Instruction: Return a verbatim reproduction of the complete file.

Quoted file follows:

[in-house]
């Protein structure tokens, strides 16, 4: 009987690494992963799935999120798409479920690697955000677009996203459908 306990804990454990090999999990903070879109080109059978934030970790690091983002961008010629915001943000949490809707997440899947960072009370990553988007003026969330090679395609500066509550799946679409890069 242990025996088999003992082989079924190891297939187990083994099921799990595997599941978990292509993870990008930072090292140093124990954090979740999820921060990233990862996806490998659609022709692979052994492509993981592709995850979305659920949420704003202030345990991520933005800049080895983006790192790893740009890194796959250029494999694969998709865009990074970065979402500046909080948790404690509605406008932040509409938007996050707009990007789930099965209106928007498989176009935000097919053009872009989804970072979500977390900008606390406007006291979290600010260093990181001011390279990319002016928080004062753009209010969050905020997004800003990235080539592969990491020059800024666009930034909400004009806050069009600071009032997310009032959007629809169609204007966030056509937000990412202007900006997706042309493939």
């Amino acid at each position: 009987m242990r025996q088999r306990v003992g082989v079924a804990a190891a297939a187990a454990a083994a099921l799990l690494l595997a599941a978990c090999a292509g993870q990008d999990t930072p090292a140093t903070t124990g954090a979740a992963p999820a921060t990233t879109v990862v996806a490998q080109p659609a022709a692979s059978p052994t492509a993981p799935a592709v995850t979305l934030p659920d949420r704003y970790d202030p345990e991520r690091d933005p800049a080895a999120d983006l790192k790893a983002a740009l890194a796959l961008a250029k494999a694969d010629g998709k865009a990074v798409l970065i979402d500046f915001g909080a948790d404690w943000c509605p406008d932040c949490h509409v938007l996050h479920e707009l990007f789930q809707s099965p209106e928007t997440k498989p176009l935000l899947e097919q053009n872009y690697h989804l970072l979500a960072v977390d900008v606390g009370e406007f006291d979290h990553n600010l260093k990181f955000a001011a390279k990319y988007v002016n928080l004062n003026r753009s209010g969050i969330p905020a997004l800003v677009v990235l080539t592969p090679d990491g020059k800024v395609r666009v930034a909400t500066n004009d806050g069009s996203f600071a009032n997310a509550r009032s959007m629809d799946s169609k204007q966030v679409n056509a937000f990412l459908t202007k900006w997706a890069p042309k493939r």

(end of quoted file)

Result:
[in-house]
């Protein structure tokens, strides 16, 4: 009987690494992963799935999120798409479920690697955000677009996203459908 306990804990454990090999999990903070879109080109059978934030970790690091983002961008010629915001943000949490809707997440899947960072009370990553988007003026969330090679395609500066509550799946679409890069 242990025996088999003992082989079924190891297939187990083994099921799990595997599941978990292509993870990008930072090292140093124990954090979740999820921060990233990862996806490998659609022709692979052994492509993981592709995850979305659920949420704003202030345990991520933005800049080895983006790192790893740009890194796959250029494999694969998709865009990074970065979402500046909080948790404690509605406008932040509409938007996050707009990007789930099965209106928007498989176009935000097919053009872009989804970072979500977390900008606390406007006291979290600010260093990181001011390279990319002016928080004062753009209010969050905020997004800003990235080539592969990491020059800024666009930034909400004009806050069009600071009032997310009032959007629809169609204007966030056509937000990412202007900006997706042309493939």
């Amino acid at each position: 009987m242990r025996q088999r306990v003992g082989v079924a804990a190891a297939a187990a454990a083994a099921l799990l690494l595997a599941a978990c090999a292509g993870q990008d999990t930072p090292a140093t903070t124990g954090a979740a992963p999820a921060t990233t879109v990862v996806a490998q080109p659609a022709a692979s059978p052994t492509a993981p799935a592709v995850t979305l934030p659920d949420r704003y970790d202030p345990e991520r690091d933005p800049a080895a999120d983006l790192k790893a983002a740009l890194a796959l961008a250029k494999a694969d010629g998709k865009a990074v798409l970065i979402d500046f915001g909080a948790d404690w943000c509605p406008d932040c949490h509409v938007l996050h479920e707009l990007f789930q809707s099965p209106e928007t997440k498989p176009l935000l899947e097919q053009n872009y690697h989804l970072l979500a960072v977390d900008v606390g009370e406007f006291d979290h990553n600010l260093k990181f955000a001011a390279k990319y988007v002016n928080l004062n003026r753009s209010g969050i969330p905020a997004l800003v677009v990235l080539t592969p090679d990491g020059k800024v395609r666009v930034a909400t500066n004009d806050g069009s996203f600071a009032n997310a509550r009032s959007m629809d799946s169609k204007q966030v679409n056509a937000f990412l459908t202007k900006w997706a890069p042309k493939r």